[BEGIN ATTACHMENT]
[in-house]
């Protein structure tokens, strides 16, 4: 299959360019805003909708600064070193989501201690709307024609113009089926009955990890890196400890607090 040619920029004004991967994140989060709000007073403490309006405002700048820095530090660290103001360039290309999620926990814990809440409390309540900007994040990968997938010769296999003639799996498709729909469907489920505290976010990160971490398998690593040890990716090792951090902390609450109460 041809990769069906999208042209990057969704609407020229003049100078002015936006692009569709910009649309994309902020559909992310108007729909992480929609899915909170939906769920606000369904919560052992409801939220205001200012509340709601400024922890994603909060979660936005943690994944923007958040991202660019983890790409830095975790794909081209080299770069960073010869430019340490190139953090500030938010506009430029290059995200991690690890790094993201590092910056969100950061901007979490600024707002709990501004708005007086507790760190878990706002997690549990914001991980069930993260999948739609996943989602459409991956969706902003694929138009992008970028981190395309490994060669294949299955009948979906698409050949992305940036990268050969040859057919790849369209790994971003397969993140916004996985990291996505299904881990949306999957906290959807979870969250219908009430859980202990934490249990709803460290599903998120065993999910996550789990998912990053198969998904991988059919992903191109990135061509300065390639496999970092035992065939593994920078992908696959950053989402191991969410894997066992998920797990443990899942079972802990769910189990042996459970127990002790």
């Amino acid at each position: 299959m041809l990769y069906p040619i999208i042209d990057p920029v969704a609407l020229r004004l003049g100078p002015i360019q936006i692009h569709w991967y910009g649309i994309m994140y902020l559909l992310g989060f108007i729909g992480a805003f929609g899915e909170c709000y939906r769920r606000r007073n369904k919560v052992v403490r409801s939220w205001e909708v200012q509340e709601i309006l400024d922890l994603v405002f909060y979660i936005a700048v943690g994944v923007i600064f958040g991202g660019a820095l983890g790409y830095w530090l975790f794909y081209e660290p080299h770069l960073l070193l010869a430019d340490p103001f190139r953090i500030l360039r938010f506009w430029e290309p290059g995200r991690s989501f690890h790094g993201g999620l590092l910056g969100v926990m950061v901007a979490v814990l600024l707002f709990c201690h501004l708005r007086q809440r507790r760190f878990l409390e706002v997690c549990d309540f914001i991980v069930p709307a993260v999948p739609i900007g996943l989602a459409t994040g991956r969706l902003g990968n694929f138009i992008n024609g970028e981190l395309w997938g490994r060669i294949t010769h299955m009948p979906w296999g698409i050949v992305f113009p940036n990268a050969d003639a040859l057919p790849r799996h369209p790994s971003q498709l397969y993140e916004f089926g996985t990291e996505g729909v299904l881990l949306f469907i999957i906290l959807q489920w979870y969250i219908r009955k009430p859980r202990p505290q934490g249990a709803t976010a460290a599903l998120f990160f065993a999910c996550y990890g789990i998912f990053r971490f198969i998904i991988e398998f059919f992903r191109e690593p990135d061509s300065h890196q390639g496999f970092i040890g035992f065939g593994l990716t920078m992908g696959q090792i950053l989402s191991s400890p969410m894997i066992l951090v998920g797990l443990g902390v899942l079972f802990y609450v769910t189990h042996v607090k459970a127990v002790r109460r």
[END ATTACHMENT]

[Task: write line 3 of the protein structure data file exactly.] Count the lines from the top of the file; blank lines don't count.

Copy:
């Amino acid at each position: 299959m041809l990769y069906p040619i999208i042209d990057p920029v969704a609407l020229r004004l003049g100078p002015i360019q936006i692009h569709w991967y910009g649309i994309m994140y902020l559909l992310g989060f108007i729909g992480a805003f929609g899915e909170c709000y939906r769920r606000r007073n369904k919560v052992v403490r409801s939220w205001e909708v200012q509340e709601i309006l400024d922890l994603v405002f909060y979660i936005a700048v943690g994944v923007i600064f958040g991202g660019a820095l983890g790409y830095w530090l975790f794909y081209e660290p080299h770069l960073l070193l010869a430019d340490p103001f190139r953090i500030l360039r938010f506009w430029e290309p290059g995200r991690s989501f690890h790094g993201g999620l590092l910056g969100v926990m950061v901007a979490v814990l600024l707002f709990c201690h501004l708005r007086q809440r507790r760190f878990l409390e706002v997690c549990d309540f914001i991980v069930p709307a993260v999948p739609i900007g996943l989602a459409t994040g991956r969706l902003g990968n694929f138009i992008n024609g970028e981190l395309w997938g490994r060669i294949t010769h299955m009948p979906w296999g698409i050949v992305f113009p940036n990268a050969d003639a040859l057919p790849r799996h369209p790994s971003q498709l397969y993140e916004f089926g996985t990291e996505g729909v299904l881990l949306f469907i999957i906290l959807q489920w979870y969250i219908r009955k009430p859980r202990p505290q934490g249990a709803t976010a460290a599903l998120f990160f065993a999910c996550y990890g789990i998912f990053r971490f198969i998904i991988e398998f059919f992903r191109e690593p990135d061509s300065h890196q390639g496999f970092i040890g035992f065939g593994l990716t920078m992908g696959q090792i950053l989402s191991s400890p969410m894997i066992l951090v998920g797990l443990g902390v899942l079972f802990y609450v769910t189990h042996v607090k459970a127990v002790r109460r």